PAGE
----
Digital video compression has revolutionised the broadcast industry. Its implementation has been the vital key to the expansion of video via satellite, cable, internet and terrestrial TV. However, new technologies not only enable new applications, they also create new challenges such as how to measure video quality, and how to maintain video quality in concatenated compression systems.
Video Compression Systems provides an overview on many issues concerning today's complex digital video systems: from video quality measurements to statistical multiplexing, from pre-processing to transcoding and concatenation. It explains video compression systems from first principles and gives a detailed summary of currently used MPEG standards, as well as non-MPEG algorithms. Furthermore, it provides a summary of motion estimation algorithms and explains processing priorities for mobile applications, HDTV, contribution and distribution systems, as well as for end user systems.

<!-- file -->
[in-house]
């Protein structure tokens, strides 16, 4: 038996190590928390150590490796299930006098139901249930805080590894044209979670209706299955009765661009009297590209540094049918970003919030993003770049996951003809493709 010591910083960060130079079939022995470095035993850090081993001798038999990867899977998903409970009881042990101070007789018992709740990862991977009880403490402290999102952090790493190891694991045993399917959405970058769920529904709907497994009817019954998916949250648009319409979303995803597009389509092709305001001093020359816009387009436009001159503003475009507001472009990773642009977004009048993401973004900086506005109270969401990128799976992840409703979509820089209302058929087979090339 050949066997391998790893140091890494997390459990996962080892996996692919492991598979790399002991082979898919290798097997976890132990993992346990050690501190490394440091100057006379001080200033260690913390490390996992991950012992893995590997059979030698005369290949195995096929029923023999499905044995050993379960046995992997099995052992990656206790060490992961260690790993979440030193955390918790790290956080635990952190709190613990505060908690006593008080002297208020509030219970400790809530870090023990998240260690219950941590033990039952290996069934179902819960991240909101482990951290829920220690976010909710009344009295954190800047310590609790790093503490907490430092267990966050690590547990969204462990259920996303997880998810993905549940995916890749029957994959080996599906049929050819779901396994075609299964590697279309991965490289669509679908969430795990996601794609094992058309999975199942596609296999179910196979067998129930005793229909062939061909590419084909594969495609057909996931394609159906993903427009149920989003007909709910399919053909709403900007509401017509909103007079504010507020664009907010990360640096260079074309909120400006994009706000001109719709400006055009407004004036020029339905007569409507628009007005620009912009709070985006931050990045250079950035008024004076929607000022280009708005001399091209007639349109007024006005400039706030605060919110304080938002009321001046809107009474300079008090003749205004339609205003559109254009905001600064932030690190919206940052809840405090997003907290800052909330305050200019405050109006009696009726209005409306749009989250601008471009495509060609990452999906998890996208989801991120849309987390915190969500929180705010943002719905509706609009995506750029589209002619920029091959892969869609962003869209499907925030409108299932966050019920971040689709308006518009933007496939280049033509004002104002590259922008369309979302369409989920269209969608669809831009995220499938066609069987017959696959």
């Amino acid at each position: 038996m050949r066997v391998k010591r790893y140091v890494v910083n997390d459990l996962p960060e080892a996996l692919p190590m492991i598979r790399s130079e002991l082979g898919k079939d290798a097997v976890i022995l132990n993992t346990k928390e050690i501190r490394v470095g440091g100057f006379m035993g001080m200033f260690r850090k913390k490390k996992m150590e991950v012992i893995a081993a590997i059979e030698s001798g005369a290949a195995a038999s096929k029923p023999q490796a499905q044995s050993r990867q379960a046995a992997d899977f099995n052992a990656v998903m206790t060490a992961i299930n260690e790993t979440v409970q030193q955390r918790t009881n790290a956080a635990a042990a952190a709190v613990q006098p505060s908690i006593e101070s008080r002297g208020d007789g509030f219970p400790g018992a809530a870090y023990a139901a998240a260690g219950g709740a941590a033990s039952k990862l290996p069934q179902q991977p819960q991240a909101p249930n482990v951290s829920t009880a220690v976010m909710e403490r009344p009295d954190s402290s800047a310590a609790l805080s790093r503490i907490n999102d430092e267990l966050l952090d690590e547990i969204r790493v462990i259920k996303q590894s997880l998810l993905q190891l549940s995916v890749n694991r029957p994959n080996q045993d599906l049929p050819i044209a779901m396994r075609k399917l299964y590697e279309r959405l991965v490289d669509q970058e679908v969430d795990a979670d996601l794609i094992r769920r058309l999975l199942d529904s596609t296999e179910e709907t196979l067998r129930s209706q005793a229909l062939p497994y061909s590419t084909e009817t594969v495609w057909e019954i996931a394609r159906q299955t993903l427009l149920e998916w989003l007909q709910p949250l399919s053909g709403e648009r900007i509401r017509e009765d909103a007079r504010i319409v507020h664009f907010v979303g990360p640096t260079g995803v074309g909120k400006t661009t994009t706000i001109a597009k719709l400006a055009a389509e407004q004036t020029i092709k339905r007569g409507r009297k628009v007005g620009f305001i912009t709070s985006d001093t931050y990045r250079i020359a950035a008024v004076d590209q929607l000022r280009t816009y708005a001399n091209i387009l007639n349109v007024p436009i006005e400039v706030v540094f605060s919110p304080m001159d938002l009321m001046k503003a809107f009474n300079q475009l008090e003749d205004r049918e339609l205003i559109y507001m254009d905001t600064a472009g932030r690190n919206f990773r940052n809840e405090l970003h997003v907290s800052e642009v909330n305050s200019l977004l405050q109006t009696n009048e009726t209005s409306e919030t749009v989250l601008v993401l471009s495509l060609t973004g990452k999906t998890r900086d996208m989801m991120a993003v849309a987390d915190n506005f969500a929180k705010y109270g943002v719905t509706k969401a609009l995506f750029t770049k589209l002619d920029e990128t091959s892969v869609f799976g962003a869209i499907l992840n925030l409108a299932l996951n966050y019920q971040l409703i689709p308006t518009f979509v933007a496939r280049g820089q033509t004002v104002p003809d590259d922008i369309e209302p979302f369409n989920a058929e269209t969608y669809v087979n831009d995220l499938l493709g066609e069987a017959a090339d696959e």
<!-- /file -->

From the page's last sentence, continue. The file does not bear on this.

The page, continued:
Video Compression Systems focuses intentionally on the principles rather than the mathematics in order to make it more readable and accessible to a wider audience. It is aimed at senior undergraduate students taking modules in video technologies, multimedia processing or video compression, as well as television engineers working on video compression systems.
About the Author
Alois Bock is a senior member of technical staff at Tandberg Television, part of the Ericsson Group. As a Chartered Engineer and Member of the IET, he has over 20 years experience in the development of video compression encoders and systems. After completing his PhD in 1988, he joined the Research and Development Department of the Independent Broadcasting Authority.
Since then, Dr Bock has worked on many aspects of MPEG-1, MPEG-2 and H.264 compression encoding, including pre-processing, noise reduction, motion estimation, statistical multiplexing, splicing, rate control and real-time multi-pass encoding algorithms. Dr Bock has published over 30 technical papers and filed over 35 patents.
Telecommunication engineers who have some experience in video technology but would like to have a better understanding of video compression.